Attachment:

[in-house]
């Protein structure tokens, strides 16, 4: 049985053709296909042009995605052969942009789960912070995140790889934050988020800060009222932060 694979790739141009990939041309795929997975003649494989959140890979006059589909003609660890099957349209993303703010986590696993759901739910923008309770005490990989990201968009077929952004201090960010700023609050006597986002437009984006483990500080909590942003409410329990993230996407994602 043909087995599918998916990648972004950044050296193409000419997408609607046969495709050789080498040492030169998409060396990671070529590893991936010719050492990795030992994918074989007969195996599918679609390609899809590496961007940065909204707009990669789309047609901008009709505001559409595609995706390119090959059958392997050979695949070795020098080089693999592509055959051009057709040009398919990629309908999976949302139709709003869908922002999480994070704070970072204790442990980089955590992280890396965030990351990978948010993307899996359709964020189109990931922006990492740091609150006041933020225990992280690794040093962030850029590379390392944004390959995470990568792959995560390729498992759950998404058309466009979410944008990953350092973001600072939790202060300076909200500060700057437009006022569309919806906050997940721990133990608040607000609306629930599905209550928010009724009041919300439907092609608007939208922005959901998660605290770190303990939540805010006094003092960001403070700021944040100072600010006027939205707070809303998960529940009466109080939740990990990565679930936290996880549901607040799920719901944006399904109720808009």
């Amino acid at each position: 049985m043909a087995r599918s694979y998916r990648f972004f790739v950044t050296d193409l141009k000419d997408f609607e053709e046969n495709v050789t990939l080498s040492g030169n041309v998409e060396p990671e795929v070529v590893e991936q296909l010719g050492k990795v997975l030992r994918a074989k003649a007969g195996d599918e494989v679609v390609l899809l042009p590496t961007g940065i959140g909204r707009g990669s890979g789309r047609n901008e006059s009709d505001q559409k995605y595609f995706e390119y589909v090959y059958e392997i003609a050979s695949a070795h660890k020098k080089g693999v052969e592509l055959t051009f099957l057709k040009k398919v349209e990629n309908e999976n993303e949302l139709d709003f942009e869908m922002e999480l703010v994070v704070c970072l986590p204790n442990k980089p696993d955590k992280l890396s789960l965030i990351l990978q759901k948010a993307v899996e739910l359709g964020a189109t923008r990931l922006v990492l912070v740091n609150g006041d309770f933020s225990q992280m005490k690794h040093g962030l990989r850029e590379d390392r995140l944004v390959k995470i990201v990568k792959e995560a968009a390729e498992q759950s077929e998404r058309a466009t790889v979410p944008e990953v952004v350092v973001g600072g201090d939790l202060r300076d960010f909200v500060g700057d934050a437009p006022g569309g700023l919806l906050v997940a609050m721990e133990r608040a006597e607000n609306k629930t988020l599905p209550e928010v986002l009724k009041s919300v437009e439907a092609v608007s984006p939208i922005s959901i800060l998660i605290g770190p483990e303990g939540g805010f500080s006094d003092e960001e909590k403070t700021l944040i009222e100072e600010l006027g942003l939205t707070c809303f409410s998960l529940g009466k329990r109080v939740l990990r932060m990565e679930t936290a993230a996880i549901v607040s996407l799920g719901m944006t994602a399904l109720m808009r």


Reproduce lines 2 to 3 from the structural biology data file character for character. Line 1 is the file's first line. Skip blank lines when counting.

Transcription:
């Protein structure tokens, strides 16, 4: 049985053709296909042009995605052969942009789960912070995140790889934050988020800060009222932060 694979790739141009990939041309795929997975003649494989959140890979006059589909003609660890099957349209993303703010986590696993759901739910923008309770005490990989990201968009077929952004201090960010700023609050006597986002437009984006483990500080909590942003409410329990993230996407994602 043909087995599918998916990648972004950044050296193409000419997408609607046969495709050789080498040492030169998409060396990671070529590893991936010719050492990795030992994918074989007969195996599918679609390609899809590496961007940065909204707009990669789309047609901008009709505001559409595609995706390119090959059958392997050979695949070795020098080089693999592509055959051009057709040009398919990629309908999976949302139709709003869908922002999480994070704070970072204790442990980089955590992280890396965030990351990978948010993307899996359709964020189109990931922006990492740091609150006041933020225990992280690794040093962030850029590379390392944004390959995470990568792959995560390729498992759950998404058309466009979410944008990953350092973001600072939790202060300076909200500060700057437009006022569309919806906050997940721990133990608040607000609306629930599905209550928010009724009041919300439907092609608007939208922005959901998660605290770190303990939540805010006094003092960001403070700021944040100072600010006027939205707070809303998960529940009466109080939740990990990565679930936290996880549901607040799920719901944006399904109720808009």
């Amino acid at each position: 049985m043909a087995r599918s694979y998916r990648f972004f790739v950044t050296d193409l141009k000419d997408f609607e053709e046969n495709v050789t990939l080498s040492g030169n041309v998409e060396p990671e795929v070529v590893e991936q296909l010719g050492k990795v997975l030992r994918a074989k003649a007969g195996d599918e494989v679609v390609l899809l042009p590496t961007g940065i959140g909204r707009g990669s890979g789309r047609n901008e006059s009709d505001q559409k995605y595609f995706e390119y589909v090959y059958e392997i003609a050979s695949a070795h660890k020098k080089g693999v052969e592509l055959t051009f099957l057709k040009k398919v349209e990629n309908e999976n993303e949302l139709d709003f942009e869908m922002e999480l703010v994070v704070c970072l986590p204790n442990k980089p696993d955590k992280l890396s789960l965030i990351l990978q759901k948010a993307v899996e739910l359709g964020a189109t923008r990931l922006v990492l912070v740091n609150g006041d309770f933020s225990q992280m005490k690794h040093g962030l990989r850029e590379d390392r995140l944004v390959k995470i990201v990568k792959e995560a968009a390729e498992q759950s077929e998404r058309a466009t790889v979410p944008e990953v952004v350092v973001g600072g201090d939790l202060r300076d960010f909200v500060g700057d934050a437009p006022g569309g700023l919806l906050v997940a609050m721990e133990r608040a006597e607000n609306k629930t988020l599905p209550e928010v986002l009724k009041s919300v437009e439907a092609v608007s984006p939208i922005s959901i800060l998660i605290g770190p483990e303990g939540g805010f500080s006094d003092e960001e909590k403070t700021l944040i009222e100072e600010l006027g942003l939205t707070c809303f409410s998960l529940g009466k329990r109080v939740l990990r932060m990565e679930t936290a993230a996880i549901v607040s996407l799920g719901m944006t994602a399904l109720m808009r």